Within the realms of ESD, serious games could play a critical role, as a pedagogical tool that provides pupils with opportunities to experience situations which are impossible in the real world. Given also that the most environmental and sustainability issues are both complex and abstract, pupils need to develop critical thinking in order to understand the root causes as well as to evaluate the alternative solutions. Pupils need also to become emotionally involved into such situations so as to clarify the values at the roots of these issues. Serious games can potentially offer experience-based education that is directly associated with ESD goals, i.e. the conscious involvement of citizens into individual and collective actions towards sustainability (Liarakou & Flogaiti, 2007). Hummel et al. (2011) had promising results while examining whether collaborative scripts within serious games can foster complex learning and improve learning about certain problem situations in the workplace. Furthermore, several studies provide evidence that serious games (such as EnerCities and Darfur is Dying) can effectively contribute to awareness rising, concept construction and the development of positive attitudes towards sustainability issues (Liarakou et al., 2012; Knol & De Vries, 2011; Peng et al., 2010).

The number of ESD serious games has grown exponentially during the last years. Following that, a discussion has begun about the evaluation of such games. According to Liu & Ding (2009) these games need a suitable evaluation system, since they are strongly associated with educational goals. Several criteria have been proposed for the evaluation of serious games (Prensky, 2001; Kirriemuir & McFarlane, 2004; Mitchell & Savill-Smith, 2004; Pinelle, Wong & Stach, 2008; Liu & Ding, 2009). Most sets of criteria focus on aspects of usability and/or the general organization of the learning process. However, there are no criteria concerning specific pedagogical dimensions, especially with regard to innovative educational areas, such as ESD. This study is aiming at developing a coherent set of criteria as well as at conducting a pilot evaluation on serious games related to ESD.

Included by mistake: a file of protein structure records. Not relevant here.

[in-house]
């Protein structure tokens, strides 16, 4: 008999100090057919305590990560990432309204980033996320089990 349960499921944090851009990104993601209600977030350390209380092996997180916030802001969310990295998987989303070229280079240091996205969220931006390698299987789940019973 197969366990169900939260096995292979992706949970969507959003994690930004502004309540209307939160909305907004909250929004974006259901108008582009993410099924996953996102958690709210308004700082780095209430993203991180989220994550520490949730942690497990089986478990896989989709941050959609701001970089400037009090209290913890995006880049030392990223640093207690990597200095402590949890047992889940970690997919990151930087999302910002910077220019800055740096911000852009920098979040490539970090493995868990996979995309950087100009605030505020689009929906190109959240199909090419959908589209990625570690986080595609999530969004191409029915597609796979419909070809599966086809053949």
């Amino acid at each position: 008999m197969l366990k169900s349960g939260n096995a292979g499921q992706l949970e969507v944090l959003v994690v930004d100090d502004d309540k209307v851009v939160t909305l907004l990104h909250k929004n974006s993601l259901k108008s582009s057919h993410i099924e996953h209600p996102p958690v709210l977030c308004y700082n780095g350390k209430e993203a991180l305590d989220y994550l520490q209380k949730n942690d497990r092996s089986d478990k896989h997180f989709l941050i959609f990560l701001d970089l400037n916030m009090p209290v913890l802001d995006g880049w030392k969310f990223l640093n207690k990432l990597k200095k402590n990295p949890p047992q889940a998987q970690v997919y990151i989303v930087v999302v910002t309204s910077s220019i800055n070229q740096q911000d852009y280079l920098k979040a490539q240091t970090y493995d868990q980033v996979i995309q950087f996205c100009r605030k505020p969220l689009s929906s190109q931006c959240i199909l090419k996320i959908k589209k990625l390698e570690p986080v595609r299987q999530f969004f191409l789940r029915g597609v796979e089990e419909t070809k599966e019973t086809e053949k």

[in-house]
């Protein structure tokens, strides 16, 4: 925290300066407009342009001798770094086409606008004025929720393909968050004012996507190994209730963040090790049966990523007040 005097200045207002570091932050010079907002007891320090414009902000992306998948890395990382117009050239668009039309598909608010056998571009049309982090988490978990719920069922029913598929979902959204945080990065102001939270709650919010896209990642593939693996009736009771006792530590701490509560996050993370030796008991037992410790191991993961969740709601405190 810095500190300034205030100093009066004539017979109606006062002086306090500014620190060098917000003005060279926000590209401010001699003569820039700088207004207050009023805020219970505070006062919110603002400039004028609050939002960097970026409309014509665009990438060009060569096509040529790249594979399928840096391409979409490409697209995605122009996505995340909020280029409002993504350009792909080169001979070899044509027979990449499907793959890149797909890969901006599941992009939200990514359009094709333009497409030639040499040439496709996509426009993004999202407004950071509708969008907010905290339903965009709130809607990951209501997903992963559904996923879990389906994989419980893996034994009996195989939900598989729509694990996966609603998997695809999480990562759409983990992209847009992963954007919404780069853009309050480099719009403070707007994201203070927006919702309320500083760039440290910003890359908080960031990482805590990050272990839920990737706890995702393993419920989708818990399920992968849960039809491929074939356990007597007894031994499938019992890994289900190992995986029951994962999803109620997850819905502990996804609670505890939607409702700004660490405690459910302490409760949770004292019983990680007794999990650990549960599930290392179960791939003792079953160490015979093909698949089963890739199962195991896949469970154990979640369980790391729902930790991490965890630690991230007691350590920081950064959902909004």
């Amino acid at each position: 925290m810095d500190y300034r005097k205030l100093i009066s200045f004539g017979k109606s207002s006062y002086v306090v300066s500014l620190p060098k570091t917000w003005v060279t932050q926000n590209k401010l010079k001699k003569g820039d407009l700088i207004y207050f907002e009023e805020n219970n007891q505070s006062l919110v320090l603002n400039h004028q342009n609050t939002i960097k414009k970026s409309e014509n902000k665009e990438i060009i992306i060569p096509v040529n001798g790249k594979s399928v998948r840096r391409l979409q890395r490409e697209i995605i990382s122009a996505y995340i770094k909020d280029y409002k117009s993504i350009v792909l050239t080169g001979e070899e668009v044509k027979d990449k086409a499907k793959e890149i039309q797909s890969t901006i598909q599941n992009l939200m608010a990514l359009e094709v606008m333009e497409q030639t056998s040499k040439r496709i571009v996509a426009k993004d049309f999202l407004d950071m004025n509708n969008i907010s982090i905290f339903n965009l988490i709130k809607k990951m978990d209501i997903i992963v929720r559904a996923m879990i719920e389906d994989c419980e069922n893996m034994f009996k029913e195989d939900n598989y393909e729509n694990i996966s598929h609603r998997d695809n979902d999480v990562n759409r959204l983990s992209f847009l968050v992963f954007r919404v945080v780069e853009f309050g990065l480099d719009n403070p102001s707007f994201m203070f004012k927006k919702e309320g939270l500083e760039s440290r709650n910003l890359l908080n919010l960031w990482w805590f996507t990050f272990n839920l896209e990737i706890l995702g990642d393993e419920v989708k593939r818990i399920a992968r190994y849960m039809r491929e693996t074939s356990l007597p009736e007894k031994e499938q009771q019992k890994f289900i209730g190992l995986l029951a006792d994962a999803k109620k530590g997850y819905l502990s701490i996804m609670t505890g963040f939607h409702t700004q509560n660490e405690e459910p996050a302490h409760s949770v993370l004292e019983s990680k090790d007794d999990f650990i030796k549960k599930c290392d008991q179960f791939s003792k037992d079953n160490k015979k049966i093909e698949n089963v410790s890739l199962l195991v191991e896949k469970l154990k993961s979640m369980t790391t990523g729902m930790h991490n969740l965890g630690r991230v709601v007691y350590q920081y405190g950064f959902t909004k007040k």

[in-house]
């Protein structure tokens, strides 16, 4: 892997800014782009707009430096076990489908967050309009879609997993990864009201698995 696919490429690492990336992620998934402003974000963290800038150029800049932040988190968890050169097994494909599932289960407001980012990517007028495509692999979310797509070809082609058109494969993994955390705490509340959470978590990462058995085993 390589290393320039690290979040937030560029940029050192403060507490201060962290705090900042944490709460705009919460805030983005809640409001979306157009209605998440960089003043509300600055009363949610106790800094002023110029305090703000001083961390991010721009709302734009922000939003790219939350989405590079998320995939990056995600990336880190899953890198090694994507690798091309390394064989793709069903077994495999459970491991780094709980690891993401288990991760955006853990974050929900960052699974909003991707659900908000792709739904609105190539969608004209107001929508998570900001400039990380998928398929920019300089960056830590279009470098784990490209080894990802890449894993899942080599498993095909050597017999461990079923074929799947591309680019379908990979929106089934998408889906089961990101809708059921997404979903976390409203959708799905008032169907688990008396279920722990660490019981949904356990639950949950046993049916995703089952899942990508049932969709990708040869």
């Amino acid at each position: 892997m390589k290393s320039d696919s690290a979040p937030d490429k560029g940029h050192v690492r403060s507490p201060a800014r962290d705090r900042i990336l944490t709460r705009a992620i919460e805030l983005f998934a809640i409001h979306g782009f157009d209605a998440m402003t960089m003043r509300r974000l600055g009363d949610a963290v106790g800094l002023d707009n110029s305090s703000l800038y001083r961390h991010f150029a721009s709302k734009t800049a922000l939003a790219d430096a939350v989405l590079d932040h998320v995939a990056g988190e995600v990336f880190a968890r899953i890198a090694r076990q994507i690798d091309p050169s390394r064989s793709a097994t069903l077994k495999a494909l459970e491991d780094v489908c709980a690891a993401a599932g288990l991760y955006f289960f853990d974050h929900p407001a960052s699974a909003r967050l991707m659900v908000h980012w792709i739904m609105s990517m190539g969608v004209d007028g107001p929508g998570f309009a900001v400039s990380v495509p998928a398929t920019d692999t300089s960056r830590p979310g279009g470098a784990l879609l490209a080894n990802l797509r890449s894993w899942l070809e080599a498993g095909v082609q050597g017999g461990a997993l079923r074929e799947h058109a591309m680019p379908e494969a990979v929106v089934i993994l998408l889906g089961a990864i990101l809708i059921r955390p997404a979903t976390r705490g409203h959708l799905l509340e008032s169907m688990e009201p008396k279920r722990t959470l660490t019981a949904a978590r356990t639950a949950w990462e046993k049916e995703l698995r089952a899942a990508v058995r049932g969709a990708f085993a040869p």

Methodology

Three research questions were addressed:

  1. To what extent serious games on sustainability are consistent with the main pedagogical aspects of ESD?
  2. To what extent these Games promote an organized learning process?
  3. What is the usability level of these Games?

A rigorous search of serious games, related to sustainability, was conducted at the start of this effort. Several keywords were used in order to retrieve games, such as ‘serious games’, ‘sustainability’, ‘environment’, ‘environmental education’, ‘education for sustainable development’. The search was finished when a critical number that could give a complete picture, i.e. the first 34 games, had been collected. These games constituted the sample of this study. Thirty two games were in English and two in Greek (the only games that were in this language). Games in other languages were excluded. In fact, most of the games were retrieved by two sites, i.e. Serious Games Classification and Games for Change.